Charcoal Fluxes into Sediments of the North Pacific Ocean: The Cenozoic Record of Burning

  1. E.T. Sundquist and
  2. W.S. Broecker
  1. James R. Herring

Published Online: 18 MAR 2013

DOI: 10.1029/GM032p0419

The Carbon Cycle and Atmospheric CO: Natural Variations Archean to Present

The Carbon Cycle and Atmospheric CO: Natural Variations Archean to Present

How to Cite

Herring, J. R. (1985) Charcoal Fluxes into Sediments of the North Pacific Ocean: The Cenozoic Record of Burning, in The Carbon Cycle and Atmospheric CO: Natural Variations Archean to Present (eds E.T. Sundquist and W.S. Broecker), American Geophysical Union, Washington, D. C.. doi: 10.1029/GM032p0419

Author Information

  1. U.S. Geological Survey, Lakewood, Colorado 80226

Publication History

  1. Published Online: 18 MAR 2013
  2. Published Print: 1 JAN 1985

ISBN Information

Print ISBN: 9780875900605

Online ISBN: 9781118664322

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Keywords:

  • Carbon cycle (Biogeochemistry)—Congresses;
  • Atmospheric carbon dioxide—Congresses;
  • Geological time—Congresses;
  • Paleothermometry—Congresses;
  • Geology, Stratigraphic—Congresses

Summary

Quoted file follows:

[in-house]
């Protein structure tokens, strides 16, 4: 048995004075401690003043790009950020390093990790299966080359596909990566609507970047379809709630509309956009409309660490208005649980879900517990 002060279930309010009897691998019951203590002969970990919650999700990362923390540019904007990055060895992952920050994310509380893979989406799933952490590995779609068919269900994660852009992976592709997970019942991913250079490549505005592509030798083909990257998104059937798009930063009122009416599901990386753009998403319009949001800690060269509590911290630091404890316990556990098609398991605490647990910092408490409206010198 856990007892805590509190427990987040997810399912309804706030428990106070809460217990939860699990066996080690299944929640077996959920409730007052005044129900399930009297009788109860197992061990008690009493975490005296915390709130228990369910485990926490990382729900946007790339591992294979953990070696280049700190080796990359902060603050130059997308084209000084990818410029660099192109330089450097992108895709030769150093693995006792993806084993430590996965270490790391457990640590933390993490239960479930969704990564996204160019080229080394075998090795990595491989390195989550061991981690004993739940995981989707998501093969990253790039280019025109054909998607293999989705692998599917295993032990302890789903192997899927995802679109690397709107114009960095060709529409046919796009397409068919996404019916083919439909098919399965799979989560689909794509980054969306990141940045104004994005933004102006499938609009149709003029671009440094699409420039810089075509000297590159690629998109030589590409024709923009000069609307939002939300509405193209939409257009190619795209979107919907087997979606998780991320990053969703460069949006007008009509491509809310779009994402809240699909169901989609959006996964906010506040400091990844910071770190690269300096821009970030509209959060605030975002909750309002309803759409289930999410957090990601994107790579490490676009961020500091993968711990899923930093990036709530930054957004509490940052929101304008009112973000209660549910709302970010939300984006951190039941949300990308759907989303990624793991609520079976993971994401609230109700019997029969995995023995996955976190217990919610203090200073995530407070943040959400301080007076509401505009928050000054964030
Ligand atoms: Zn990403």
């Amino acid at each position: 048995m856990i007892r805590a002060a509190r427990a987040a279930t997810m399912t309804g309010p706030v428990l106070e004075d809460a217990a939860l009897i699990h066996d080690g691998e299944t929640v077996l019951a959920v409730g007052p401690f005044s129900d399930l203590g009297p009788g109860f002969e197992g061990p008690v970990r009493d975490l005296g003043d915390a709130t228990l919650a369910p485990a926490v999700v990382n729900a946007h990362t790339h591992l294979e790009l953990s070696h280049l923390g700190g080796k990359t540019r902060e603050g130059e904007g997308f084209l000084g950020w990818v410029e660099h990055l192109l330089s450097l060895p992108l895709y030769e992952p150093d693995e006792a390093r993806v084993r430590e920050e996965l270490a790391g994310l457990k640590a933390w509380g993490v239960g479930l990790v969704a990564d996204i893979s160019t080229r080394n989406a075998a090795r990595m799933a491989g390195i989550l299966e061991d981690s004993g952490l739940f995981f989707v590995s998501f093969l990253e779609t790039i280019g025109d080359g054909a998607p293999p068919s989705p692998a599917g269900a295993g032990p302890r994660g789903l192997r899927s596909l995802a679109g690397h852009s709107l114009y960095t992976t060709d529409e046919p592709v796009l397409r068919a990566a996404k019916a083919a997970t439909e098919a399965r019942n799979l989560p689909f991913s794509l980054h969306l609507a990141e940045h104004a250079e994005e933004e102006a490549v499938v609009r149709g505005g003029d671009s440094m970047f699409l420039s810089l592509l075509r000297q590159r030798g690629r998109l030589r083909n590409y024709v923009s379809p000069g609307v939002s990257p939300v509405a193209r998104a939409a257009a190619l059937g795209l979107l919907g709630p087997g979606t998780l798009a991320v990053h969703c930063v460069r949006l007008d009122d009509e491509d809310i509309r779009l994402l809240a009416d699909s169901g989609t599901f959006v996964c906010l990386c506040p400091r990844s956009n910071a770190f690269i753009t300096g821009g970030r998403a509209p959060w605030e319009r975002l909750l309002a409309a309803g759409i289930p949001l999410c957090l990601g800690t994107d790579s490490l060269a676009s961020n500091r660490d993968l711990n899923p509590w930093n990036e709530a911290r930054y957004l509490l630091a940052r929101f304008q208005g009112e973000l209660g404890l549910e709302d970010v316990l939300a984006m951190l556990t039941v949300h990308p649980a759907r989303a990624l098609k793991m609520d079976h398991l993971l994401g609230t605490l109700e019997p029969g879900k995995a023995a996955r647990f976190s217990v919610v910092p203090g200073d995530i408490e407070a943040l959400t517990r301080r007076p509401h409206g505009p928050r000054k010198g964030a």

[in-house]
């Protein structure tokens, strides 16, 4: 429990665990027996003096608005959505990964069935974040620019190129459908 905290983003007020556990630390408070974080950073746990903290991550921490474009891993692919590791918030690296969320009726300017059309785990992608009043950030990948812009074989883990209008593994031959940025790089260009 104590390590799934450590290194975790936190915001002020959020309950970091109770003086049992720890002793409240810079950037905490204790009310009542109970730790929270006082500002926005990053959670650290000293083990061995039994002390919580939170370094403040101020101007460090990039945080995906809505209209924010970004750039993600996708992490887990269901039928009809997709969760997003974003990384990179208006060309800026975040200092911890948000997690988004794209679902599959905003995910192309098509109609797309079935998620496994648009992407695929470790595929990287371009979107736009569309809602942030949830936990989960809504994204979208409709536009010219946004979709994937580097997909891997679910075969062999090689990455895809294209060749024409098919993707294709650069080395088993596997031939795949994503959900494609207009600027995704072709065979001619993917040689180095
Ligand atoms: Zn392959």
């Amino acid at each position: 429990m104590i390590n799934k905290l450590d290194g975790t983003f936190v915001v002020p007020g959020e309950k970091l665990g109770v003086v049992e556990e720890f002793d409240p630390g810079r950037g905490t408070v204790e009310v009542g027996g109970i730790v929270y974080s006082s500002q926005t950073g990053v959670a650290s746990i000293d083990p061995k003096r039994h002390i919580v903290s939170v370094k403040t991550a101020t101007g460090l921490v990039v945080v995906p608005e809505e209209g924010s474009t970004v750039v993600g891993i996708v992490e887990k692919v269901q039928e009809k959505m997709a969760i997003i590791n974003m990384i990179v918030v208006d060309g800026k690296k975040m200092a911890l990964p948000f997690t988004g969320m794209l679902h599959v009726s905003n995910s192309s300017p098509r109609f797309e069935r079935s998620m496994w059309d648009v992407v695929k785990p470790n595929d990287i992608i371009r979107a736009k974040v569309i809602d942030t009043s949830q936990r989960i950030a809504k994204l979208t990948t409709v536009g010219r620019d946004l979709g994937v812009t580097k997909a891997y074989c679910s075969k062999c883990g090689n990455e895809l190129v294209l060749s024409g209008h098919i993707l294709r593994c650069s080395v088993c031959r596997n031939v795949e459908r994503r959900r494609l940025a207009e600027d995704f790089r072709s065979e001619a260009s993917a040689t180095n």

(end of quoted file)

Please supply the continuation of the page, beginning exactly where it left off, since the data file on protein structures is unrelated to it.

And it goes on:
Charcoal particles occur in sediments of the North Pacific Ocean at least as old as the earliest Cenozoic. The particles have morphologies similar to those from modern trees and shrubs. The charcoal results from plant burning on land; particles subsequently were blown into the ocean. This study measured charcoal concentrations in Cenozoic sediments from 11 Deep Sea Drilling Project sites. Although the charcoal concentrations in Holocene sediments vary considerably, they are consistently greater at temperate and high latitudes than at low latitudes. At each site, Holocene sediment charcoal concentrations also are consistently greater than older sediments at each site. Fluxes of charcoal to the sediment (mass per unit area per unit time) were calculated from the charcoal concentrations and the sediment accumulation rates. Through the Paleogene the charcoal flux remained small; but in the Neogene (at most sites, in the Miocene) the fluxes began to increase, and since the late Neogene the fluxes have been approximately two orders of magnitude greater than in the Paleogene. The increase appears to be real: there has been no chemical or biological destruction of the charcoal, which would cause older fluxes to appear smaller. The size distribution of the charcoal particles, which would be reduced by such destruction, shows no consistent trend through the sediment column. Much of the increased charcoal flux into upper Cenozoic sediments appears to be due to increased plant burning on land; the rest to increased wind transport of the charcoal from land to the ocean. An increase in burning is consistent with paleobotanical and paleoclimatic evidence, which indicates that an increasingly cool climate throughout the Cenozoic increased the relative abundance of temperate, hence more burnable, plants. The amount of burning in turn changed because of changes in the abundance of burnable plants or changes in combustion conditions affected by relative humidity, temperature, or oxygen-nitrogen concentration in the atmosphere. Over the past 5 million years, the estimate for the permanent removal of carbon from the atmosphere as inert charcoal is approximately 1014 g, or about 0.01% of the present atmosphere carbon mass, per year.